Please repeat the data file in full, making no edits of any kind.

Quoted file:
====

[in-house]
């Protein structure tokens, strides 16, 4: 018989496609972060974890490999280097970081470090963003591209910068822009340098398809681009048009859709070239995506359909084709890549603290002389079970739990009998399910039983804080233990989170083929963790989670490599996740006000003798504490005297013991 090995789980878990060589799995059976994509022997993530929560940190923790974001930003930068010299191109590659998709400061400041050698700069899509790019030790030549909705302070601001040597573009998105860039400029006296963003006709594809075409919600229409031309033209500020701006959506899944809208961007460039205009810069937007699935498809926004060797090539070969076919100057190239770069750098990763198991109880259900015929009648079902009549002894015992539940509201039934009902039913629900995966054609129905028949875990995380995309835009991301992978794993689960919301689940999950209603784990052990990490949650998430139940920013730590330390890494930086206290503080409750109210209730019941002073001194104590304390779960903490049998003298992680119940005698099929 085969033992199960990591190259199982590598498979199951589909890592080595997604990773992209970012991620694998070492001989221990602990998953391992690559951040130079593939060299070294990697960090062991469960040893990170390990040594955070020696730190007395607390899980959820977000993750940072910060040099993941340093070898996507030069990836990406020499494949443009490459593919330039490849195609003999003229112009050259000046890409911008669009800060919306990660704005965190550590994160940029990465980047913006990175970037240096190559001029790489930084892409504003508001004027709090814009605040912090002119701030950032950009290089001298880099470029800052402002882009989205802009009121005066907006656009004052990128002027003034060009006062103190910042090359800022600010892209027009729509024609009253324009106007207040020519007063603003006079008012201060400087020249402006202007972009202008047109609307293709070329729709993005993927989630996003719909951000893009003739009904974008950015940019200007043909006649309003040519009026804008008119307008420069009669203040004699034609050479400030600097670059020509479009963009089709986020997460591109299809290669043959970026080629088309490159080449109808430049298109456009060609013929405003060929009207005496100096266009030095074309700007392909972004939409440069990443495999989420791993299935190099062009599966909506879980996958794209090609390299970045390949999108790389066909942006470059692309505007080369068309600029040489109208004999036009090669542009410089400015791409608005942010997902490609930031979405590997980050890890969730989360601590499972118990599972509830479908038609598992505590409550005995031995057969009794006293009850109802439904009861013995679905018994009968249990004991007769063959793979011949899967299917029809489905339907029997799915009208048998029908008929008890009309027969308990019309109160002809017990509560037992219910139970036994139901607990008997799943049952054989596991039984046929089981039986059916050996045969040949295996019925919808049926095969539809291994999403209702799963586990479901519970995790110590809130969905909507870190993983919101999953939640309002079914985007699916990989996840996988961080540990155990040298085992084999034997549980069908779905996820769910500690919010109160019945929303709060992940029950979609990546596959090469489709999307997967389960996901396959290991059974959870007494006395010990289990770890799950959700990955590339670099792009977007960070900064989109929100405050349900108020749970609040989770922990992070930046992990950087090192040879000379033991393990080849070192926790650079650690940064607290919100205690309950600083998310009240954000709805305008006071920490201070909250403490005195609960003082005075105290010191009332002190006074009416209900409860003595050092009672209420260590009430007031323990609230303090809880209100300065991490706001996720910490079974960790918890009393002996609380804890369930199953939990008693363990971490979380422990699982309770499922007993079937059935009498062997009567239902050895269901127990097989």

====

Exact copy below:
[in-house]
């Protein structure tokens, strides 16, 4: 018989496609972060974890490999280097970081470090963003591209910068822009340098398809681009048009859709070239995506359909084709890549603290002389079970739990009998399910039983804080233990989170083929963790989670490599996740006000003798504490005297013991 090995789980878990060589799995059976994509022997993530929560940190923790974001930003930068010299191109590659998709400061400041050698700069899509790019030790030549909705302070601001040597573009998105860039400029006296963003006709594809075409919600229409031309033209500020701006959506899944809208961007460039205009810069937007699935498809926004060797090539070969076919100057190239770069750098990763198991109880259900015929009648079902009549002894015992539940509201039934009902039913629900995966054609129905028949875990995380995309835009991301992978794993689960919301689940999950209603784990052990990490949650998430139940920013730590330390890494930086206290503080409750109210209730019941002073001194104590304390779960903490049998003298992680119940005698099929 085969033992199960990591190259199982590598498979199951589909890592080595997604990773992209970012991620694998070492001989221990602990998953391992690559951040130079593939060299070294990697960090062991469960040893990170390990040594955070020696730190007395607390899980959820977000993750940072910060040099993941340093070898996507030069990836990406020499494949443009490459593919330039490849195609003999003229112009050259000046890409911008669009800060919306990660704005965190550590994160940029990465980047913006990175970037240096190559001029790489930084892409504003508001004027709090814009605040912090002119701030950032950009290089001298880099470029800052402002882009989205802009009121005066907006656009004052990128002027003034060009006062103190910042090359800022600010892209027009729509024609009253324009106007207040020519007063603003006079008012201060400087020249402006202007972009202008047109609307293709070329729709993005993927989630996003719909951000893009003739009904974008950015940019200007043909006649309003040519009026804008008119307008420069009669203040004699034609050479400030600097670059020509479009963009089709986020997460591109299809290669043959970026080629088309490159080449109808430049298109456009060609013929405003060929009207005496100096266009030095074309700007392909972004939409440069990443495999989420791993299935190099062009599966909506879980996958794209090609390299970045390949999108790389066909942006470059692309505007080369068309600029040489109208004999036009090669542009410089400015791409608005942010997902490609930031979405590997980050890890969730989360601590499972118990599972509830479908038609598992505590409550005995031995057969009794006293009850109802439904009861013995679905018994009968249990004991007769063959793979011949899967299917029809489905339907029997799915009208048998029908008929008890009309027969308990019309109160002809017990509560037992219910139970036994139901607990008997799943049952054989596991039984046929089981039986059916050996045969040949295996019925919808049926095969539809291994999403209702799963586990479901519970995790110590809130969905909507870190993983919101999953939640309002079914985007699916990989996840996988961080540990155990040298085992084999034997549980069908779905996820769910500690919010109160019945929303709060992940029950979609990546596959090469489709999307997967389960996901396959290991059974959870007494006395010990289990770890799950959700990955590339670099792009977007960070900064989109929100405050349900108020749970609040989770922990992070930046992990950087090192040879000379033991393990080849070192926790650079650690940064607290919100205690309950600083998310009240954000709805305008006071920490201070909250403490005195609960003082005075105290010191009332002190006074009416209900409860003595050092009672209420260590009430007031323990609230303090809880209100300065991490706001996720910490079974960790918890009393002996609380804890369930199953939990008693363990971490979380422990699982309770499922007993079937059935009498062997009567239902050895269901127990097989």